At first, Mayor Michael Villa said he was upset with the deal that Police Chief Greg Culick and the common council agreed on to keep the deputy chief position, as well as a second, yet-to-be-hired dispatcher position. The deal went contrary to his proposal to eliminate both positions and allow the current deputy chief, Victor Hugo, to take a still vacant and lower paying lieutenant’s position.
But then he told me he was “over it” the next day. And I think I can understand why. The deal didn’t restore the cut, it just re-distributed it. Villa’s proposed budget has still been successful in cutting the police department’s budget by approximately $130,000, which is no easy feat.
Throughout the budget review process, the council has been careful to keep the overall tax levy exactly the same as what Villa proposed. The council’s decision to fund the deputy chief and additional dispatcher position came with concessions from Culick to de-fund the vacant lieutenant’s position and make further cuts of his own to make up the difference.
To top it off, the deal actually gets the department closer to Villa’s long-term goal of having four dispatchers in the department within the next four years. Villa’s plan, although it is austere, places the burden on the highest paid officers to work more efficiently, while actually putting more officers on patrol by not requiring them to sit behind the dispatcher’s desk. As long as the administrative work gets done, it’s not a bad plan in my opinion.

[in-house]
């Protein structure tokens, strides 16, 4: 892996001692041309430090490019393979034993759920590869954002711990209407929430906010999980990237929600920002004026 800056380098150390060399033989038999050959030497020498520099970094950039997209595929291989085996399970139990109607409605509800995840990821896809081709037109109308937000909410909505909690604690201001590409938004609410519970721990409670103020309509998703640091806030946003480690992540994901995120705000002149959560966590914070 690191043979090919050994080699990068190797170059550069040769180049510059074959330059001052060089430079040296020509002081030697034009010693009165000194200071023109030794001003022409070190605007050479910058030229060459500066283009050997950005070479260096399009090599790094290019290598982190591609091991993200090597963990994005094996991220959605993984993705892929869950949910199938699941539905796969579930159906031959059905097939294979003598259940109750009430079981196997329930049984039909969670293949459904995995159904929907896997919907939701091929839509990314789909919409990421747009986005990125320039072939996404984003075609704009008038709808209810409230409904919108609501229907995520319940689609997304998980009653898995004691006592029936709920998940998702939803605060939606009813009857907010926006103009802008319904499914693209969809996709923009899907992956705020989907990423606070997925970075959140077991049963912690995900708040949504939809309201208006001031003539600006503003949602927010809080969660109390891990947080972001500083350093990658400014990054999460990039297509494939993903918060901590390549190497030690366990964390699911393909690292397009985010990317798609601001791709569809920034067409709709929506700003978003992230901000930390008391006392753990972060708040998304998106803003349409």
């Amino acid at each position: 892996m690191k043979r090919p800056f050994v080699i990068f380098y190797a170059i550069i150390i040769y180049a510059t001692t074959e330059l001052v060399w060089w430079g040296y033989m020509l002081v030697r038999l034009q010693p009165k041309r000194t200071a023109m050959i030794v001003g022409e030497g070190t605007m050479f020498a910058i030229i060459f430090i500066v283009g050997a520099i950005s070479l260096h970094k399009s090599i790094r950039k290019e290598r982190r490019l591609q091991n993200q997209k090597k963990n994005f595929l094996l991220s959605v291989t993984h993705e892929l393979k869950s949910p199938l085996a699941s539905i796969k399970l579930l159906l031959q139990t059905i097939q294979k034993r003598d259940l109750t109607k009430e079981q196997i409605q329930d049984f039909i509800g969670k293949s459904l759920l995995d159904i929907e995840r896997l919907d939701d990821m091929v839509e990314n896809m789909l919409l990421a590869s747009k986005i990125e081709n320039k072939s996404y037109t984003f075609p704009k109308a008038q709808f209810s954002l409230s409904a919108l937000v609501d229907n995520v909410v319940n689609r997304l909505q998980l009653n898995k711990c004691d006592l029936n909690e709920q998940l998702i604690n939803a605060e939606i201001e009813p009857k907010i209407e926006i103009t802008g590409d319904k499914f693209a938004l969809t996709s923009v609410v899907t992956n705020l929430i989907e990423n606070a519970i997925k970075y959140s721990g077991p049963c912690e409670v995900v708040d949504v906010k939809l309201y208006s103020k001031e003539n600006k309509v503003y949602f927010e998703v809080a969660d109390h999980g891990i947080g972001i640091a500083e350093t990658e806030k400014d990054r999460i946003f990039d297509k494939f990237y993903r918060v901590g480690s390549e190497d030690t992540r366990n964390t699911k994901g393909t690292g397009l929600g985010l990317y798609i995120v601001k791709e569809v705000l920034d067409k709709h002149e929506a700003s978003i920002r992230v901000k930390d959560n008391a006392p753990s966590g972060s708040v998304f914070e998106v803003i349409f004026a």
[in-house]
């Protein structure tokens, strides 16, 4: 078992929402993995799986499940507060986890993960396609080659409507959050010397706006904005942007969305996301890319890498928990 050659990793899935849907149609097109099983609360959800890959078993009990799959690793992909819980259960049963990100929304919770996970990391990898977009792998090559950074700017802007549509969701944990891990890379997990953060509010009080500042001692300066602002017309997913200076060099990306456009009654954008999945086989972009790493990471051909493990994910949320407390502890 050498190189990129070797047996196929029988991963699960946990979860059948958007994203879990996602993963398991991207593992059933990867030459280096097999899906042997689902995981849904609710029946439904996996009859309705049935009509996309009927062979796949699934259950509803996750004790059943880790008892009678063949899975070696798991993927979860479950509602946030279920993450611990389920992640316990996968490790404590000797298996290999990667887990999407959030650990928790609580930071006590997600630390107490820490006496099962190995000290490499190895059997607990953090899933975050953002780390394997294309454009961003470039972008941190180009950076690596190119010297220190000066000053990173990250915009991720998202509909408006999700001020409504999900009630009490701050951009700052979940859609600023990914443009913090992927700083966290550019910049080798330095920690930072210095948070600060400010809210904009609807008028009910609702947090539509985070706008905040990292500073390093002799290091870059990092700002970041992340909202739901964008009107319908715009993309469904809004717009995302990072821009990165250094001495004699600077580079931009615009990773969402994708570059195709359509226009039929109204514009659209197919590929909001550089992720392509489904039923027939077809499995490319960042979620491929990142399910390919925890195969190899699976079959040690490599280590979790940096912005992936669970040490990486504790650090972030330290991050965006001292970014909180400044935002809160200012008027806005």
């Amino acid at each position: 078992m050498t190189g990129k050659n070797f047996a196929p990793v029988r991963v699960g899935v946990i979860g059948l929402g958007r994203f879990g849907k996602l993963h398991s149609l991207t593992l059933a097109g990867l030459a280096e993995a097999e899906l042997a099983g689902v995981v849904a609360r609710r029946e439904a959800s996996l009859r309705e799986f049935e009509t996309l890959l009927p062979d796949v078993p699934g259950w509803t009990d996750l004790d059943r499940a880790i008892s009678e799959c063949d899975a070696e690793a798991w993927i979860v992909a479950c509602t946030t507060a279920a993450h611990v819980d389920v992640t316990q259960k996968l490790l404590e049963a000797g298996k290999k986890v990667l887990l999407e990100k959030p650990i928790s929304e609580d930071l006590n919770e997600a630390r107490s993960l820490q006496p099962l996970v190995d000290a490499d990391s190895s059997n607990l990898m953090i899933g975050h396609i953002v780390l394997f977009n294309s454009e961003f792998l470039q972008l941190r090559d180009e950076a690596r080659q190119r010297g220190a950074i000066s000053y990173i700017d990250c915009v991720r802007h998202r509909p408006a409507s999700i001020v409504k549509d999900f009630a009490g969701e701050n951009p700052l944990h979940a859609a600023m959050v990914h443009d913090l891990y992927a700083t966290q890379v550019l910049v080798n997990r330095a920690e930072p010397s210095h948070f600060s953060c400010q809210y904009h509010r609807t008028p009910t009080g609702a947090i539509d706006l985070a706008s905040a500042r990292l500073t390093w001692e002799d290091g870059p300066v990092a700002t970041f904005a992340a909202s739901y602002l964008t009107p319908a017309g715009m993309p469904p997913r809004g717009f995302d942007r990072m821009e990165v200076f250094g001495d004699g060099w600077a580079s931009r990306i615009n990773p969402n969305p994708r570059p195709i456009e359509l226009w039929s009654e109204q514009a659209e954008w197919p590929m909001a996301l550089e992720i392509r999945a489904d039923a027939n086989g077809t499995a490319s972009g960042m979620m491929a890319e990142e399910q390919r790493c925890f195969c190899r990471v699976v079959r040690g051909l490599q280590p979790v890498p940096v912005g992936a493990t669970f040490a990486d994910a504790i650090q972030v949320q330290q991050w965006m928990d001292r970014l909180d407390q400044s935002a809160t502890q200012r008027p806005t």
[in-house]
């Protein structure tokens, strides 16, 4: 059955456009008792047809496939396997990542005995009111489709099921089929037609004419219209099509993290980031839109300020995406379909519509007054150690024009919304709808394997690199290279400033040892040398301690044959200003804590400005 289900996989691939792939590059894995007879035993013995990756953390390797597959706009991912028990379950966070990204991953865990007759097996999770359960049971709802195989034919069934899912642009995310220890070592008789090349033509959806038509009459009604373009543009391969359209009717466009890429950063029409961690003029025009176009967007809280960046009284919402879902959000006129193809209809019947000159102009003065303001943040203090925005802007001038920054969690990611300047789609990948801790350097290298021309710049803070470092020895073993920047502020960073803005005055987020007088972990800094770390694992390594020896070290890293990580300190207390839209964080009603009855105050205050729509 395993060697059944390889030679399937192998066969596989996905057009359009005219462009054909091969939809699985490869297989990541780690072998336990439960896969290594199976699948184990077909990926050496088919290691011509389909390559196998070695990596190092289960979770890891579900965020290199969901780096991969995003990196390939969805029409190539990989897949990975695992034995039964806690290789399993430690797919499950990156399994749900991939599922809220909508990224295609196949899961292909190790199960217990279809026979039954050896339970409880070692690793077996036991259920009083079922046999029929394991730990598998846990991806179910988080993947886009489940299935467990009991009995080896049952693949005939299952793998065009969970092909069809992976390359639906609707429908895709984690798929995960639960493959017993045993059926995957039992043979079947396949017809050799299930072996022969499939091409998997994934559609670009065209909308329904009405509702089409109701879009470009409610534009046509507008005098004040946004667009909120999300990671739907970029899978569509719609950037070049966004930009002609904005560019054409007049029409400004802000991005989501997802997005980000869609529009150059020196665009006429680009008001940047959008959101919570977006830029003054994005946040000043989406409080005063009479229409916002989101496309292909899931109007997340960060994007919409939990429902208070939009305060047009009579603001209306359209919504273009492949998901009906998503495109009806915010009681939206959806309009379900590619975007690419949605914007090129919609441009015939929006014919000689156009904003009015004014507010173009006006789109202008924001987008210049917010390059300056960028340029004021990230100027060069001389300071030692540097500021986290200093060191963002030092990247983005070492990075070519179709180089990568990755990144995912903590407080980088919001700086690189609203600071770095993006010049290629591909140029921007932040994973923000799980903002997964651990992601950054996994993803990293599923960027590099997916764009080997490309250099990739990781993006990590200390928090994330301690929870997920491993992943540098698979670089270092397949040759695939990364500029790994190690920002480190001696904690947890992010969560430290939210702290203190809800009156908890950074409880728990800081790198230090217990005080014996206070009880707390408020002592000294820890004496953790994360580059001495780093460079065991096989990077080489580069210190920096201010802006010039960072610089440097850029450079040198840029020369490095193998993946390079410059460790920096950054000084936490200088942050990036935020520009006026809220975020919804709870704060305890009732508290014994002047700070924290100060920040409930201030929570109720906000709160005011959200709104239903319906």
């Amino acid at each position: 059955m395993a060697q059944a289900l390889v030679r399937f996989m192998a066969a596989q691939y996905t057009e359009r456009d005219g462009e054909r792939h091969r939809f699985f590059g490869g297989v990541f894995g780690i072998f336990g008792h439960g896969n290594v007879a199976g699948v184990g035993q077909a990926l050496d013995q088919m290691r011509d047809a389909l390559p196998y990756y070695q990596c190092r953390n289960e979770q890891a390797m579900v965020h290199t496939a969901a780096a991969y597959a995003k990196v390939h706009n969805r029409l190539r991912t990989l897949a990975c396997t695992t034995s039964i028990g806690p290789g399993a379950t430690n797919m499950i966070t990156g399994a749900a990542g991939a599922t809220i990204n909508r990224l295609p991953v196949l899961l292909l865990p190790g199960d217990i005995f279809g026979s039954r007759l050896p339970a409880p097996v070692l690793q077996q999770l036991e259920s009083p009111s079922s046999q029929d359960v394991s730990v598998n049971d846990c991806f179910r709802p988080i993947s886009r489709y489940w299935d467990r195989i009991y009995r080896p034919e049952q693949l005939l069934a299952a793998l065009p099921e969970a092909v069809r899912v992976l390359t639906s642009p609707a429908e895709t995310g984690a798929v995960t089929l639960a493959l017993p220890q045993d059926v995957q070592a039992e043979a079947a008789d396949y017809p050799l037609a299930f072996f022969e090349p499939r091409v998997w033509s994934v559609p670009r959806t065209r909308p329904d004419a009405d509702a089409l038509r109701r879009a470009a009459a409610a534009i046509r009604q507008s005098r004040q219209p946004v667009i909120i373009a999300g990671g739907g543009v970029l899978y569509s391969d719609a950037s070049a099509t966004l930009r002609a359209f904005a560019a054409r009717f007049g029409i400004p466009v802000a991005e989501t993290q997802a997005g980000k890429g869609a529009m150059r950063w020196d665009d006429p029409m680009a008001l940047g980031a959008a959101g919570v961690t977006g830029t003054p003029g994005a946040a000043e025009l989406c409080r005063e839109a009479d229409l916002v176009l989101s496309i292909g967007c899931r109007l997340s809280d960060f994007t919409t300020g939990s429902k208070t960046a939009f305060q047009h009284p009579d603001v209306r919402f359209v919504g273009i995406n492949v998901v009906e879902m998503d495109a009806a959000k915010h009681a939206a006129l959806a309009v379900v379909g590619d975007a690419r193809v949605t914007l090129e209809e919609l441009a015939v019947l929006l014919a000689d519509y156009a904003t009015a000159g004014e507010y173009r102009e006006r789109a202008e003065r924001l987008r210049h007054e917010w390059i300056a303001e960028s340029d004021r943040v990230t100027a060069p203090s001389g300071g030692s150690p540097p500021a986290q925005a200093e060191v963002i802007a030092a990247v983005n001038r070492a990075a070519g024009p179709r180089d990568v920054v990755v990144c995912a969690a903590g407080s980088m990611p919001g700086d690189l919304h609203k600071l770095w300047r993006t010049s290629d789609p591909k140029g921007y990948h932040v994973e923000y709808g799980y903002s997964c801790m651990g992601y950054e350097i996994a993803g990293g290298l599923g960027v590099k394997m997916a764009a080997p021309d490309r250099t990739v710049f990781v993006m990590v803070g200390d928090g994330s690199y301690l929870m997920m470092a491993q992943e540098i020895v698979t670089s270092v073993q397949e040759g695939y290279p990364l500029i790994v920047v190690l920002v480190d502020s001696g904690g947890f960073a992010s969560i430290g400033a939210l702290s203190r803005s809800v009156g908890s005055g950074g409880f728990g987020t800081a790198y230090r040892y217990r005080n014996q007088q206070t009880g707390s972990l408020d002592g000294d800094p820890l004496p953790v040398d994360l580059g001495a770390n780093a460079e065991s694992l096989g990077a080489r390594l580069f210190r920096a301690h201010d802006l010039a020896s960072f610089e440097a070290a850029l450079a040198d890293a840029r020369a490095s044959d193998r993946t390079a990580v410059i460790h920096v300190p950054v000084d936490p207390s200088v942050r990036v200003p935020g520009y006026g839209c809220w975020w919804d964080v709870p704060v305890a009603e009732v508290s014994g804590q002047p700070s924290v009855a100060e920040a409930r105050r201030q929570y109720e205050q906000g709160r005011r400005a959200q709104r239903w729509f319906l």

Villa stated that it is still his goal to eliminate the deputy chief position, so no one should be surprised to see the line on the chopping block again next year. I also think it’s safe to speculate that Culick sees the writing on the wall in regards to the issue.
For the most part, the council has upheld the mayor’s budget and has only made relatively minor adjustments. A six-figure cut to the police department is big step. How that cut is allocated within the department seems like minor details to me. Villa’s sentiment that he would “probably not” veto the change strikes me as a pragmatic response to a situation that really should already be considered a win for him.